LADO MALO: Por eso tiene un 10. Pero es que la peli tiene truco. La familia que protagoniza la cinta no era una familia real. La pesca del tiburón peregrino llevaba décadas sin practicarse. Los hombres de Arán no vivían como el "hombre de Arán" de Flaherty. Era todo una construcción del director, al igual que los esquimales de [i]Nanuk[/i] llevaban mucho tiempo sin ponerse las ropas tradicionales que lucían en aquella película.

EN TRES (3) PALABRAS: Magistral con trampa.
February 5, 2005
Good solid realist film. I have never seen the sea so violently portrayed.
January 22, 2005
This is to the people of Aran what Nanook of the North is to the Eskimos. The same filmmaker created both. It is more or less a recreation of the daily lives of the people of Aran, encapsulated in a nuclear family. There is a little fiction involved as it wasn't actually a nuclear family (they were all from Aran) and they weren't hunting the big whale sharks by then either. Even so, their lives must've been very hard, hauling kelp around in wicker baskets and scrounging for dirt to make potato gardens, all the while getting regularly sloshed around by the cold Atlantic. The real star of the B&W documentary is the incredibly strong seas that thrash the high rocky coastlines. Humans are insignificant compared to its power. If you watch a few shows like this it might seem really petty the next time you're hanging and whining about your soft life while sipping on a Frappuccino.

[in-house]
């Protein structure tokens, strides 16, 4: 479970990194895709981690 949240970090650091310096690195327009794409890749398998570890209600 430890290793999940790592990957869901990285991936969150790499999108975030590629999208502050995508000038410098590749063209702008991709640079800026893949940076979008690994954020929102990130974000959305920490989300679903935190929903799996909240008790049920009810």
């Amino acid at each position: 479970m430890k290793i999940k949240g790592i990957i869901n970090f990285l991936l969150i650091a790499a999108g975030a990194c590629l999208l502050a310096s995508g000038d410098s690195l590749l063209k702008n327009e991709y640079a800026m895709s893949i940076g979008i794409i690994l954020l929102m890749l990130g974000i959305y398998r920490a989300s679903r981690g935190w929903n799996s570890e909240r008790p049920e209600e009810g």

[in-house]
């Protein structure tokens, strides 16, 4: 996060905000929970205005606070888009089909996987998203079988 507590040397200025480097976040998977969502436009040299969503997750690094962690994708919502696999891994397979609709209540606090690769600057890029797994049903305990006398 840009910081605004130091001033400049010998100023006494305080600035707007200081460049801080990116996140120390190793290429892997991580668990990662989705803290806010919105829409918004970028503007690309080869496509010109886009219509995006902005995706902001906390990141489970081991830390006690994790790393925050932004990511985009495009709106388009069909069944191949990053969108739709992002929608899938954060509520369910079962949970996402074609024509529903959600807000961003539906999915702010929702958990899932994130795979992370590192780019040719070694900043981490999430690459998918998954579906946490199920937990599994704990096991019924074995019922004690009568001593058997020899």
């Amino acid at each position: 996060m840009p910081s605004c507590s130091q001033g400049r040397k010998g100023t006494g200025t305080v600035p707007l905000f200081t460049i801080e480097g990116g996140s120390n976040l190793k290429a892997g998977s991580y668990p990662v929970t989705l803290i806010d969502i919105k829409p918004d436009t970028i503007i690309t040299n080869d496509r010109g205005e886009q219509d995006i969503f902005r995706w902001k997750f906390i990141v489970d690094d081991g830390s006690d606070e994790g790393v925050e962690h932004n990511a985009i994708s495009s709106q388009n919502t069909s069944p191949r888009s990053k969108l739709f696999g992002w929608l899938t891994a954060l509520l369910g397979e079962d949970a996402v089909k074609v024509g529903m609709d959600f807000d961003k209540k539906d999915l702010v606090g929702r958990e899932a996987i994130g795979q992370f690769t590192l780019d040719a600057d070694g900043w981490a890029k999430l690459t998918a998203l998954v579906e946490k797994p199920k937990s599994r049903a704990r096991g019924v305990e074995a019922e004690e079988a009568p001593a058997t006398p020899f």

The DVD has some followup material on cast and crew, made in the 60's and 70's when some were still alive, and not very exciting. The most interesting thing is seeing how natives of Aran reacted to a movie about their recent ancestors. The DVD has everything and does everything you would expect for a 70 year old movie. 7/10